Other experts argue that schools need to take an inside approach and address student
mental health. This is based on the belief that a filling school with extreme security
measures will send the signal that it is a place of violence, and has the potential to change
how teachers, students, and the administration view one another. Additionally, one must
acknowledge the natural social competition schools foster with some being considered
“popular” and some “not.” This pronounced social hierarchy can lead to bullying.
Oftentimes, the shooter is described as an “outcast” or “loner.” Therefore, making schools
a more inclusive atmosphere would be beneficial, as well.
To further cultivate the importance of mental health, experts urge teachers and
families to talk openly and honestly with children after shootings or shooting safety drills
about their fears and feelings. The more positive a campus climate, the more students can
share their own thoughts, as well as concerns about their classmates who have exhibited
troubling behavior, without being labeled a “snitch.”
As far as costs go for future security, in 2018 Congress passed an appropriations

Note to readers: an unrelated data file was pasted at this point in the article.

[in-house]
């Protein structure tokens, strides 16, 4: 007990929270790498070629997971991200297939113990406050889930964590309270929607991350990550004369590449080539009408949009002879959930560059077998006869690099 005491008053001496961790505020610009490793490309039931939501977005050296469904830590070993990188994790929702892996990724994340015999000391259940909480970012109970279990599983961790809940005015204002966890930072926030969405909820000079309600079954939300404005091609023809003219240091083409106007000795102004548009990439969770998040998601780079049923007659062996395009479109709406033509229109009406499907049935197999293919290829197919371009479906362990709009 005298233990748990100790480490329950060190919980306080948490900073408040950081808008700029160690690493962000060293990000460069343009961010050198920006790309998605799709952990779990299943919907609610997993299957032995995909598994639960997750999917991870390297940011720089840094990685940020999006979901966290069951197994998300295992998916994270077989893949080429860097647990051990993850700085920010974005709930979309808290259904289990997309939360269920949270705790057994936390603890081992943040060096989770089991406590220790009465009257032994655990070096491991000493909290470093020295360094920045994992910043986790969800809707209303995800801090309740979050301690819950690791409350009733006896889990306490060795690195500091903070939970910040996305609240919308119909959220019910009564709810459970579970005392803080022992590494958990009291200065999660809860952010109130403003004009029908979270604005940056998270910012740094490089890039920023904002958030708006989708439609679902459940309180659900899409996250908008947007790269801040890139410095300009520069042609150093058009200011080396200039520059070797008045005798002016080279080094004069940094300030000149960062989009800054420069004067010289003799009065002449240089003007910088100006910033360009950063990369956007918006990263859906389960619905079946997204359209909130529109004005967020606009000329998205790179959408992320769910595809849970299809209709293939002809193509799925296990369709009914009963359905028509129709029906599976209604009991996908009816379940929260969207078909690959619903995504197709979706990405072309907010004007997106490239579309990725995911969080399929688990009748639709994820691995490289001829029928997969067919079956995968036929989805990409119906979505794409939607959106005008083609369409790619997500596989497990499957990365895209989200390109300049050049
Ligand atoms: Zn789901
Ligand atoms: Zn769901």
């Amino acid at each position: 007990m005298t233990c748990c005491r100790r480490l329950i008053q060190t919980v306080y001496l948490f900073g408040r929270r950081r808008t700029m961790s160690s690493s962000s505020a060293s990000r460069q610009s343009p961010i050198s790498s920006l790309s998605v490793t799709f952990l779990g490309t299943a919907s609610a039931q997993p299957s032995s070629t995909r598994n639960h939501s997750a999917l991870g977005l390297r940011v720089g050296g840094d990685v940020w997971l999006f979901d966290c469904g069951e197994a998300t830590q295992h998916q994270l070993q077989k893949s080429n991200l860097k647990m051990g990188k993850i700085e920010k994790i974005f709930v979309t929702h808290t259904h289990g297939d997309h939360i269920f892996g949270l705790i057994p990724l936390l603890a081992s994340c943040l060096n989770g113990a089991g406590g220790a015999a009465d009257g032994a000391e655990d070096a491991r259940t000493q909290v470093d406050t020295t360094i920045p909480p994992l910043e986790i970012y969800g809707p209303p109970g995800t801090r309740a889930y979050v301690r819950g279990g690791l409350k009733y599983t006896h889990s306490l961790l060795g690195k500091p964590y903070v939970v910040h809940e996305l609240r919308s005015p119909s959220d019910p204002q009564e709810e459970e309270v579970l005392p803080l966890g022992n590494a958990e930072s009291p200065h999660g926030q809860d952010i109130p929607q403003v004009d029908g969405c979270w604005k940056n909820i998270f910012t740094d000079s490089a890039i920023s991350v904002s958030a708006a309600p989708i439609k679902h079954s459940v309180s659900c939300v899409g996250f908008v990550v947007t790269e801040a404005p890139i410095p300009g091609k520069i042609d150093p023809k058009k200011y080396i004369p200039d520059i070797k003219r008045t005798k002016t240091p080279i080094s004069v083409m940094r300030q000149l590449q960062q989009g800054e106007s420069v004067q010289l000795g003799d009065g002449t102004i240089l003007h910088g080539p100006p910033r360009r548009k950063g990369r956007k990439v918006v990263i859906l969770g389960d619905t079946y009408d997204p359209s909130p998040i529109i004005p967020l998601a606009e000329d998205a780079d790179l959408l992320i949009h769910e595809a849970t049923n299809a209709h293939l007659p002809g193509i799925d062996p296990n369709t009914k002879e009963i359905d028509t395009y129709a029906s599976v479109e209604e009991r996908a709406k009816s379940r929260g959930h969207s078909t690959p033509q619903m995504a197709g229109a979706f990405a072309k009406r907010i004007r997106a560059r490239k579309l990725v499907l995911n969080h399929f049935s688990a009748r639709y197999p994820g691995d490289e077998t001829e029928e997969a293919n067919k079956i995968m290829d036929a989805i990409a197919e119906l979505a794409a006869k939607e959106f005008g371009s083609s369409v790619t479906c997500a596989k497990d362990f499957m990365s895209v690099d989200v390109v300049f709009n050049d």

bill setting aside $100 million a year in grants for programs dedicated to stopping school
violence, to be used from the 2019 fiscal year through 2028. Another proposition of help
would be if insurance companies reward schools that do safety assessments with a reduced
premium as an incentive to save money while working toward safety, instead of losing
money trying to fix the problem.
Although these events are frequent and awful, there is a lot of research, time, and
effort being dedicated in preventing harm to our nation’s youth. With the proper funding,
research, and technology, the goal is to find a way to make school a safe haven for children
again. There are different theories about how to reach that goal, but despite different beliefs
on how to achieve that, everyone has the same aspiration and will do anything we can to
make it a reality.
Appropriations Act of 2018, S.B. 99 (Feb. 16, 2017),
Carolyn Fagan, The Impact of Mass School Shootings on the Mental Health of Survivors: What Parents
Need to Know, PSYCOM (Apr. 24, 2018), https://www.psycom.net/mental-health-wellbeing/school-shooting-survivor-mental-health/.
Education Week Staff, Should Teachers Carry Guns? The Debate, Explained, EDUC. WEEK (Aug. 24,
Erin Dooley, Armed security officers in schools increasing: Report, ABC NEWS (Mar. 29, 2018),